Summary: The local church at Ephesus had a rich history of strong Christian leadership from Paul, through Timothy to John. They had been very effective in keeping their doctrine pure. But, in their zeal to keep themselves doctrinally pure, they left their first l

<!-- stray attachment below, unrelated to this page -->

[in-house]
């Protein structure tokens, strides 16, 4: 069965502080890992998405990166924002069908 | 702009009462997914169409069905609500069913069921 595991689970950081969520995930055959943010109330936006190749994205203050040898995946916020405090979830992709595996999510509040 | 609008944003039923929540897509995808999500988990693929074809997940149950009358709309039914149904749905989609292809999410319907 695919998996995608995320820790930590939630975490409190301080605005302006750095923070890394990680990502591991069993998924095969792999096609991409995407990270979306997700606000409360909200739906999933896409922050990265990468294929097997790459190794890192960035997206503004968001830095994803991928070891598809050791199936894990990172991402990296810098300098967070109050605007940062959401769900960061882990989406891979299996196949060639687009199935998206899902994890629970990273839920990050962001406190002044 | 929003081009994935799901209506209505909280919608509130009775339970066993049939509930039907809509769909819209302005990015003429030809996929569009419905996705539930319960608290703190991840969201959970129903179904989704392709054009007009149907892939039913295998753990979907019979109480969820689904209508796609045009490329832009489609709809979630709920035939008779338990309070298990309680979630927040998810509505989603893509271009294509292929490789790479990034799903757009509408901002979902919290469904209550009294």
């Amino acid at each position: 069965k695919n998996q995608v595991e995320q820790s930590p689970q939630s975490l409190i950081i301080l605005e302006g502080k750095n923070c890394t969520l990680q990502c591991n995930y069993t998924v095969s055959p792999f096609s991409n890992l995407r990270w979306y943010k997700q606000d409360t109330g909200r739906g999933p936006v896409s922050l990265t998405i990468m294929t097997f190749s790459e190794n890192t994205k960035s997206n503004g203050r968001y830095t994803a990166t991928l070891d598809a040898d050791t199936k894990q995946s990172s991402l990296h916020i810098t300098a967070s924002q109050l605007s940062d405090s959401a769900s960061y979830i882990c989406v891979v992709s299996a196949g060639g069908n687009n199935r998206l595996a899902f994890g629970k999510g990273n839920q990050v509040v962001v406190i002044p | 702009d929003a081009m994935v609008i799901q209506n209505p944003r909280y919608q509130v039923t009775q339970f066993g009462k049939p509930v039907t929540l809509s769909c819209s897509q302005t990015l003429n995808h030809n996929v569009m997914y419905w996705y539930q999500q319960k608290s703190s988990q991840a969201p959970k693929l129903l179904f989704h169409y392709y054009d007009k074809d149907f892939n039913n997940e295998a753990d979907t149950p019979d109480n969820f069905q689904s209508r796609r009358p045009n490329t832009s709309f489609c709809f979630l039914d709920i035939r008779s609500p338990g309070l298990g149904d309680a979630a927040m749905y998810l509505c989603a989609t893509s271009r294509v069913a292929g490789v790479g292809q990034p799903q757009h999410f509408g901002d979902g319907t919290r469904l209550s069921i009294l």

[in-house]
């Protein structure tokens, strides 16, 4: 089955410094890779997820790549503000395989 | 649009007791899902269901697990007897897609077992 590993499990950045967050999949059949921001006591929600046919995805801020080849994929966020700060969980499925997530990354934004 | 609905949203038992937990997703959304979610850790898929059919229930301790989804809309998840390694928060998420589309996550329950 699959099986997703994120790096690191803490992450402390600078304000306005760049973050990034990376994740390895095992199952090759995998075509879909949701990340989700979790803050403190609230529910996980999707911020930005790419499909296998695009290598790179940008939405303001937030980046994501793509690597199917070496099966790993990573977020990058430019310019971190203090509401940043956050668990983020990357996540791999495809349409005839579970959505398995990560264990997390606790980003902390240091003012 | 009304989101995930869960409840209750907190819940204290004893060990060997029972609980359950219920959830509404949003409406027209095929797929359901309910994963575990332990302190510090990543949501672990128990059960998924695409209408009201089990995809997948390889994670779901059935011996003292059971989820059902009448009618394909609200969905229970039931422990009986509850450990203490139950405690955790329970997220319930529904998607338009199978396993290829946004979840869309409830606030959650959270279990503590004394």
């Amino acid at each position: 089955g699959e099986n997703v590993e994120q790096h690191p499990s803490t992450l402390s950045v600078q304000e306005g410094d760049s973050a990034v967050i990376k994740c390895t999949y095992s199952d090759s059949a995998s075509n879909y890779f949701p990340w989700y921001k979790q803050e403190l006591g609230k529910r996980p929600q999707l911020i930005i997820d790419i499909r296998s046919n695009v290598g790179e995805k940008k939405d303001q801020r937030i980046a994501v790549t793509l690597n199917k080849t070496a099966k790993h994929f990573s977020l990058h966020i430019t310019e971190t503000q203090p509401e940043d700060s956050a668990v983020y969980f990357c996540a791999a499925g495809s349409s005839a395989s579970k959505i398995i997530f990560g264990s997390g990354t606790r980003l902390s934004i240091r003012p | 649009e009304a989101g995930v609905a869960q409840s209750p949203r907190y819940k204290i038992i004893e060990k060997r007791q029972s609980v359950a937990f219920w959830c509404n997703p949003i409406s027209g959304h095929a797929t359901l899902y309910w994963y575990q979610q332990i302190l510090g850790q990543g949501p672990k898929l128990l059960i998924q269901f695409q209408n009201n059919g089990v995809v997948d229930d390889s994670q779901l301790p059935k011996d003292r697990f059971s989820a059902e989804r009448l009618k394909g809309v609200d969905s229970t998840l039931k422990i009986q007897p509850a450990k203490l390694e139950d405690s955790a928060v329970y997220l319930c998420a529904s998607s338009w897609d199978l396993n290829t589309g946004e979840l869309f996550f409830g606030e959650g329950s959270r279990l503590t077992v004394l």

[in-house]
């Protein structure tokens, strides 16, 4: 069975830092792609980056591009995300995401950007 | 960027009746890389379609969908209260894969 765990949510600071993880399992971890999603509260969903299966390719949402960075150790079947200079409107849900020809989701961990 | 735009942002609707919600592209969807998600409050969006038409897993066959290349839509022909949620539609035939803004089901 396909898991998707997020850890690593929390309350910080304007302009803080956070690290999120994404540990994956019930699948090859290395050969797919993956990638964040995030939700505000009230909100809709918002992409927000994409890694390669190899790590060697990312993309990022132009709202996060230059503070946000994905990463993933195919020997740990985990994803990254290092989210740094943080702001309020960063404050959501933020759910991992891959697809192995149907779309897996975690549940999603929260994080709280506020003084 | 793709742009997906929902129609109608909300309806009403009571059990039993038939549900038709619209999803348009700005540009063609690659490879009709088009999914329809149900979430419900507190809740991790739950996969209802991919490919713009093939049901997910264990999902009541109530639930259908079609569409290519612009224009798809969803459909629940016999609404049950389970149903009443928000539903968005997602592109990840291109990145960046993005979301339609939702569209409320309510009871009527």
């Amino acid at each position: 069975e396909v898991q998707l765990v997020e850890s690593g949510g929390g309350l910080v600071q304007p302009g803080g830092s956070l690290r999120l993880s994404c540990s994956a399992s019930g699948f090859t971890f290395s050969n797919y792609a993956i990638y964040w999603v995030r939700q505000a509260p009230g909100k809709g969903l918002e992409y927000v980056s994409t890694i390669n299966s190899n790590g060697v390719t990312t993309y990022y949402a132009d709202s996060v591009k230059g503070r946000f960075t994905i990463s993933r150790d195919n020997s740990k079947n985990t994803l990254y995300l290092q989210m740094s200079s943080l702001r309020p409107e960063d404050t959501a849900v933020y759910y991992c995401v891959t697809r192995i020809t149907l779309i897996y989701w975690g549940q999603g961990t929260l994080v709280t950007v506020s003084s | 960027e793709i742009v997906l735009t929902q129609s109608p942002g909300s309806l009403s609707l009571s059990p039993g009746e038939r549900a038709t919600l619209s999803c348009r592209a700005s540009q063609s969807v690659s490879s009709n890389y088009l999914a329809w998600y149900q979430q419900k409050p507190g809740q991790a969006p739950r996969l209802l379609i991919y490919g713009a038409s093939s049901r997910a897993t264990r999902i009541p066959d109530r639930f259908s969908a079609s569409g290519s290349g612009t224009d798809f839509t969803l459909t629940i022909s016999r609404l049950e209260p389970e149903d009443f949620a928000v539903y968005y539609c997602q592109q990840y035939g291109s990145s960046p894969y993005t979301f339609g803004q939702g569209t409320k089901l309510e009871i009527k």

It seems as if the news is filled every day with scandals. Government scandals, corporate scandals, all kinds of scandals. It seems that even our own WVU is involved in a scandal. And this one doesn’t have anything to do with the football team. It seems that the governor’s daughter was awarded a master’s degree that she didn’t earn. Now I don’t know the details about it or anything that’s going to come of it. But here’s what I do know. I know two things that will come of it. First, if it stays in the headlines much longer, someone will call for a “top to bottom” review of the university. And second, somehow someway, somebody will try to blame this on Coach Rodriguez leaving and going to Michigan. But seriously, whether or not they bring Coach Rodriguez’s name into it, you can mark my words. If it stays in the headlines, someone will call for a “top to bottom” review. You can mark it down, because that’s what happens with most scandals. Back when the Savings and Loan crisis happened—congress called for a review. Every time something goes wrong in Iraq, congress calls for a review. When video of the horrible barracks at Ft. Bragg hit the internet, the Army called for a review. Any time there is a corporate scandal, CEOs call for a review. It’s even happening in churches. There are now specialized people called “intentional interim” pastors. These people specialize in coming into pastorless churches who have split or have been involved in scandal or conflict. And guess what the first thing they do is? They go through a “top to bottom” review. That’s all well and good. But we shouldn’t have to wait until things fall completely apart before we take a look at them. And I believe that’s why Jesus gave us these letters to the seven churches here in Revelation 2 and 3. So that we can review ourselves in the same way that Jesus reviews us. Over the next seven weeks, we’re going to look at Jesus’ “top to bottom” review of seven first century local churches in Asia Minor. We will look at each of the seven churches differently because Jesus looked at each one of them differently. Each church was unique. Each one had different problems. And each one needed different solutions. Over the years, people have looked at these seven churches different ways. Some have seen them not as historical first century churches but rather as seven different ages of the church. They have looked at church history and broken it down into seven different ages that correspond to each letter. That thinking has led to some very powerful sermons that compare our present church age to Laodicea. There are some valid comparisons there. And it is possible to see elements from different ages of church history in each of the seven churches. But that moves away from the real power of God’s Word in these letters. The real power is in seeing that these were seven letters to seven literal, real churches in Asia Minor at the time. And in each of those churches we see problems that have plagued local churches throughout history. Not only have they plagued local churches throughout history, they continue to plague churches today. As a matter of fact, if we allow the Holy Spirit to convict us over the next seven weeks, we will begin to see some of these same problems in our own church. But Jesus didn’t have John write these letters just to wag His finger at the problems. He wrote these letters to point out the solutions. So while I’m sure that we’ll see ourselves in many of these letters, my prayer is that we won’t just see ourselves in the problems. My prayer is that we’ll see ourselves in the solutions that Jesus gives us.